Sorry We're Closed is very happy to present Josh Sperling's first solo exhibition in Belgium
Sperling builds his practice around a long-lasting fascination with color. The use of color is not only an aspect he feels to be heavily influenced by other artists' works, prominently from a 1960's and 1970's minimalist painterly tradition, as it also takes on a role of starting point in his own creative process. Sperling will deliberately select colors that initially seem incompatible and then proceeds to challenge himself to harmonize and balance them through form and configuration. These crafted canvases, which he designates as "composites", are singularly juxtaposed so as to create a simplified and unified whole that manages to successfully justify the aberrant color scheme.
Every piece is virtually preconceived and is subsequently materialized as vivid and uniformly colored canvases that are tightly stretched on meticulously crafted plywood structures. The different "composites" are then assembled so as to create a semi-sculptural outcome that lingers on the boundaries between painting and sculpture; the sinuous and structural reliefs of the crafted canvas softly pull Sperling's pieces away from the wall and sets foot in objecthood territory, while the striking opaque color contrasts have an opposite flattening effect, drawing the pieces closer to the realm of two-dimensional imagery.
Sperling's use of software to initially design the pieces seemingly goes beyond practical concerns as it can also be seen as extending into certain aesthetic qualities of their final and material form. Aspects in the coloration and shape of Sperling's semi-sculptural pieces establish a strong connection with the visual culture of an early internet era. Notably, the parallel wood ridges that underly and articulate some more linear composites are equally spaced out and of gradual height so as to create balanced, horizontal slopes. This ultimately provides the work with a systemic, mathematical quality, and eventually leads us to associate the patterned sculptural effect to a soft and enlarged pixelization.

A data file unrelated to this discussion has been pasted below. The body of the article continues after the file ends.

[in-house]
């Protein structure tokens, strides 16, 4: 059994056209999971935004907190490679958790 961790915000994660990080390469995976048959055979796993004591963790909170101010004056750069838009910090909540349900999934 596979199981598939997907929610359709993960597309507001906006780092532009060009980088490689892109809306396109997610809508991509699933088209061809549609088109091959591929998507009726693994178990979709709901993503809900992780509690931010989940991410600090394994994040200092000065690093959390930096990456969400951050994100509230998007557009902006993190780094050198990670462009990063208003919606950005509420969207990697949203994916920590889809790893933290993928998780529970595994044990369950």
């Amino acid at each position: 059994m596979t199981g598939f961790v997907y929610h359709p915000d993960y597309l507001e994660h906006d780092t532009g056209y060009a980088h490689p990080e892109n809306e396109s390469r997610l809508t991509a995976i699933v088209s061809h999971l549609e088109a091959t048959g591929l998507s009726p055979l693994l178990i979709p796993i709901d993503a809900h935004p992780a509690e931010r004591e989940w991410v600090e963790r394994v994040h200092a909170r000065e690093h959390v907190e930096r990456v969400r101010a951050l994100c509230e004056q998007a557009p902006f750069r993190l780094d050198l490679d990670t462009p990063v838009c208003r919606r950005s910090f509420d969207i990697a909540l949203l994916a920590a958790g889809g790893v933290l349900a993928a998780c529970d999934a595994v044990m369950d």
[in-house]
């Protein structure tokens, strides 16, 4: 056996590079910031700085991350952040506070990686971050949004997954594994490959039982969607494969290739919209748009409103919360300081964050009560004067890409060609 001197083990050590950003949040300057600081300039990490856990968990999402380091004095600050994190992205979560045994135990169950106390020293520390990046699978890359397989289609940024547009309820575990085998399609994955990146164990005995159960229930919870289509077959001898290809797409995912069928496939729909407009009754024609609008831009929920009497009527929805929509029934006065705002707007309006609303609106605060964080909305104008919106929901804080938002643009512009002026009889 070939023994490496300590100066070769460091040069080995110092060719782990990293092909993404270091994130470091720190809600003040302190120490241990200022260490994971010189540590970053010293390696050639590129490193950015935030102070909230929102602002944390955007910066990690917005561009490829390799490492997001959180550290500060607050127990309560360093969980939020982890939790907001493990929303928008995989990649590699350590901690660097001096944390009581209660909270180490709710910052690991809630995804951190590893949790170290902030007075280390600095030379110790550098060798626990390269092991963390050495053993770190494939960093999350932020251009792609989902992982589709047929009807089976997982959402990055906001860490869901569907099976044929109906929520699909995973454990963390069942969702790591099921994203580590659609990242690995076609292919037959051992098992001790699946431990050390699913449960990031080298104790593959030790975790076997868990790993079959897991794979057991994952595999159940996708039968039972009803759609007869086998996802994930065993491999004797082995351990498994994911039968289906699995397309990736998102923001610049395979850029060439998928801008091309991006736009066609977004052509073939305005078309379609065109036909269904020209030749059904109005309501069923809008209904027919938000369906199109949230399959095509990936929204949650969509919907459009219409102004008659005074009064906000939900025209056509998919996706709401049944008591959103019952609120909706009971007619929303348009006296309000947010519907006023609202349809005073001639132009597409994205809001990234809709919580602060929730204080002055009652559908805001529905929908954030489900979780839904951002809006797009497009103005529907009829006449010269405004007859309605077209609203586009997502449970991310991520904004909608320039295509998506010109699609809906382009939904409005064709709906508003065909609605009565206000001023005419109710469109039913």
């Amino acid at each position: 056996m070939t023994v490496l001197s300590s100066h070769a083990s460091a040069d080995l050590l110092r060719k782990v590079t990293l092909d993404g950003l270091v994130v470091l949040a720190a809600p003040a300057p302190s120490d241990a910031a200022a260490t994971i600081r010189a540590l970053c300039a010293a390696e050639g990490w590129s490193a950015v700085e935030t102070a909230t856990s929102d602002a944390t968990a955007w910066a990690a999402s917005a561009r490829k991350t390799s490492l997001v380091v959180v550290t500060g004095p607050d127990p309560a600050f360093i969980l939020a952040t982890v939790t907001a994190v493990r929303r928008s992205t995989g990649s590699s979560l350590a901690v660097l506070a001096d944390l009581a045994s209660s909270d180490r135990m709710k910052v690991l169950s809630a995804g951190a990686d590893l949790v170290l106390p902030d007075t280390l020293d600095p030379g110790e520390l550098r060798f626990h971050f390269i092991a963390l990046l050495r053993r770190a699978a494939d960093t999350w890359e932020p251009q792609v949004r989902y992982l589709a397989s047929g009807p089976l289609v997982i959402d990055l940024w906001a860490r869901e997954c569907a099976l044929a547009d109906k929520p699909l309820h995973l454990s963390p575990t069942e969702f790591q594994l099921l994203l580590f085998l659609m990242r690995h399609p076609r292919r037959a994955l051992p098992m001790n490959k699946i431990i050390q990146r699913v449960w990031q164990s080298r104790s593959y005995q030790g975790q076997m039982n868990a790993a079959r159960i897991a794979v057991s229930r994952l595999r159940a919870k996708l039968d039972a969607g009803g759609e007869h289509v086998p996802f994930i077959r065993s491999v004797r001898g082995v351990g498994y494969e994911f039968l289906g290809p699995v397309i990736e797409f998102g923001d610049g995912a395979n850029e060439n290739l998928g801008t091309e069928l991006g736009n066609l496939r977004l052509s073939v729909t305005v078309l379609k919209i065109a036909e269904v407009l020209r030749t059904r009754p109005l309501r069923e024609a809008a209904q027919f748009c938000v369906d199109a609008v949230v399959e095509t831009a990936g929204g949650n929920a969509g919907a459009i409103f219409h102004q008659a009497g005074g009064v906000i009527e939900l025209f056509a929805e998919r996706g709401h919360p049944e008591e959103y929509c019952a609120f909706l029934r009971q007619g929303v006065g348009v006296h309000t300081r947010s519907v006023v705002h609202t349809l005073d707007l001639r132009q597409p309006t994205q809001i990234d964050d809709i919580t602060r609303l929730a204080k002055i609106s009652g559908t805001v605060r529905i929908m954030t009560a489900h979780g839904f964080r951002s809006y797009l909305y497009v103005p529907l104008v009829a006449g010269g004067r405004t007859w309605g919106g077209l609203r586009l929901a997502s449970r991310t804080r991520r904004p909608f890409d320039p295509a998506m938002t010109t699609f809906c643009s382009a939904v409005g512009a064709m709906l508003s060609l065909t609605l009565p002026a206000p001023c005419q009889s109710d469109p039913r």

Overall Sperling's work offers a dynamic interplay between a series of visual dichotomies, celebrating tensions between mechanical systems and organic shapes or between two-dimensional and three-dimensional renderings. His work moreover serves as a playful and rejuvenating response to the legacy of certain predecessors in the tradition of shaped canvas, namely that of Frank Stella and Ellsworthy Kelly.
Josh Sperling (b. 1984) lives and works in Ithaca, NY, USA. He has been the subject of numerous solo exhibitions worldwide as Retrospective Gallery, Hudson, NY, Bill Brady, Miami and Emmanuel Perrotin , Paris, Seoul, New York and Tokyo.